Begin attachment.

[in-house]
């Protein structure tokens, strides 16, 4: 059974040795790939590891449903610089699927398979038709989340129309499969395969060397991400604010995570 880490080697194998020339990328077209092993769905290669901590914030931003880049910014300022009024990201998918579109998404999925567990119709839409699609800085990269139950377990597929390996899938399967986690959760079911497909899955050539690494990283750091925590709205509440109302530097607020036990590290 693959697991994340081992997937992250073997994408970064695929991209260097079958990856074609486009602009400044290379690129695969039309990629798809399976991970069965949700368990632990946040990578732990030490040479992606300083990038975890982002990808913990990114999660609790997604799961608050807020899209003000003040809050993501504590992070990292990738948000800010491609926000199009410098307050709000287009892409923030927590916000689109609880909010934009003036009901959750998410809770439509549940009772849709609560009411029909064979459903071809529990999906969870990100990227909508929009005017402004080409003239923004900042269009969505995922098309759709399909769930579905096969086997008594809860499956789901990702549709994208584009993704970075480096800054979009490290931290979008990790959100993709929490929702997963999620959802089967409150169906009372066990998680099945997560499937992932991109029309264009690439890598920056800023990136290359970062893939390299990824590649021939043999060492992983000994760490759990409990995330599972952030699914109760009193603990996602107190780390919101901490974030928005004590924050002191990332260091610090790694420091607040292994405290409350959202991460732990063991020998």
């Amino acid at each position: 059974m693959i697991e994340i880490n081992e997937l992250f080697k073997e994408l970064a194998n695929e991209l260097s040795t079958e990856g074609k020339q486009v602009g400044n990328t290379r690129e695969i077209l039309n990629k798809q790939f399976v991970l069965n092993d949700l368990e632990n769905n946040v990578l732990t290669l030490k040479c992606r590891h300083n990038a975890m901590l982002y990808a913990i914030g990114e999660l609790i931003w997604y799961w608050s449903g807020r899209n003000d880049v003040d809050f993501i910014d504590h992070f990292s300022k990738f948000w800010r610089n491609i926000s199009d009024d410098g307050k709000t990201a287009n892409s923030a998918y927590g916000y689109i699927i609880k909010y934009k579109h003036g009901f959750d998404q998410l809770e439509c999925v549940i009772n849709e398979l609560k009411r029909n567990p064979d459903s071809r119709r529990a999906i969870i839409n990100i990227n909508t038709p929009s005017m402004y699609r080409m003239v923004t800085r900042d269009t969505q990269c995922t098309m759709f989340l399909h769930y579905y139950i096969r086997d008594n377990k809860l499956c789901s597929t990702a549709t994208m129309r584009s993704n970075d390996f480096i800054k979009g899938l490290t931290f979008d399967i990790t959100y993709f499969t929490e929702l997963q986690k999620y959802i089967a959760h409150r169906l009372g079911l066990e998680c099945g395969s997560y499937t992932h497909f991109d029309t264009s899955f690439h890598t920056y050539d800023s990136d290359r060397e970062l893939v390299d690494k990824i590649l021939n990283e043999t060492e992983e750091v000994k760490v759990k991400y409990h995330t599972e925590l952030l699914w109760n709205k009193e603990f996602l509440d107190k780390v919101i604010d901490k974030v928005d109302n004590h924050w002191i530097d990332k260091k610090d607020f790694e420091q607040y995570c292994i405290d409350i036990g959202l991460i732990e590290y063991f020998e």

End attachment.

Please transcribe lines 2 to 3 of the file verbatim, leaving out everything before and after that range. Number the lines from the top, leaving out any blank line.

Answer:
């Protein structure tokens, strides 16, 4: 059974040795790939590891449903610089699927398979038709989340129309499969395969060397991400604010995570 880490080697194998020339990328077209092993769905290669901590914030931003880049910014300022009024990201998918579109998404999925567990119709839409699609800085990269139950377990597929390996899938399967986690959760079911497909899955050539690494990283750091925590709205509440109302530097607020036990590290 693959697991994340081992997937992250073997994408970064695929991209260097079958990856074609486009602009400044290379690129695969039309990629798809399976991970069965949700368990632990946040990578732990030490040479992606300083990038975890982002990808913990990114999660609790997604799961608050807020899209003000003040809050993501504590992070990292990738948000800010491609926000199009410098307050709000287009892409923030927590916000689109609880909010934009003036009901959750998410809770439509549940009772849709609560009411029909064979459903071809529990999906969870990100990227909508929009005017402004080409003239923004900042269009969505995922098309759709399909769930579905096969086997008594809860499956789901990702549709994208584009993704970075480096800054979009490290931290979008990790959100993709929490929702997963999620959802089967409150169906009372066990998680099945997560499937992932991109029309264009690439890598920056800023990136290359970062893939390299990824590649021939043999060492992983000994760490759990409990995330599972952030699914109760009193603990996602107190780390919101901490974030928005004590924050002191990332260091610090790694420091607040292994405290409350959202991460732990063991020998």
């Amino acid at each position: 059974m693959i697991e994340i880490n081992e997937l992250f080697k073997e994408l970064a194998n695929e991209l260097s040795t079958e990856g074609k020339q486009v602009g400044n990328t290379r690129e695969i077209l039309n990629k798809q790939f399976v991970l069965n092993d949700l368990e632990n769905n946040v990578l732990t290669l030490k040479c992606r590891h300083n990038a975890m901590l982002y990808a913990i914030g990114e999660l609790i931003w997604y799961w608050s449903g807020r899209n003000d880049v003040d809050f993501i910014d504590h992070f990292s300022k990738f948000w800010r610089n491609i926000s199009d009024d410098g307050k709000t990201a287009n892409s923030a998918y927590g916000y689109i699927i609880k909010y934009k579109h003036g009901f959750d998404q998410l809770e439509c999925v549940i009772n849709e398979l609560k009411r029909n567990p064979d459903s071809r119709r529990a999906i969870i839409n990100i990227n909508t038709p929009s005017m402004y699609r080409m003239v923004t800085r900042d269009t969505q990269c995922t098309m759709f989340l399909h769930y579905y139950i096969r086997d008594n377990k809860l499956c789901s597929t990702a549709t994208m129309r584009s993704n970075d390996f480096i800054k979009g899938l490290t931290f979008d399967i990790t959100y993709f499969t929490e929702l997963q986690k999620y959802i089967a959760h409150r169906l009372g079911l066990e998680c099945g395969s997560y499937t992932h497909f991109d029309t264009s899955f690439h890598t920056y050539d800023s990136d290359r060397e970062l893939v390299d690494k990824i590649l021939n990283e043999t060492e992983e750091v000994k760490v759990k991400y409990h995330t599972e925590l952030l699914w109760n709205k009193e603990f996602l509440d107190k780390v919101i604010d901490k974030v928005d109302n004590h924050w002191i530097d990332k260091k610090d607020f790694e420091q607040y995570c292994i405290d409350i036990g959202l991460i732990e590290y063991f020998e």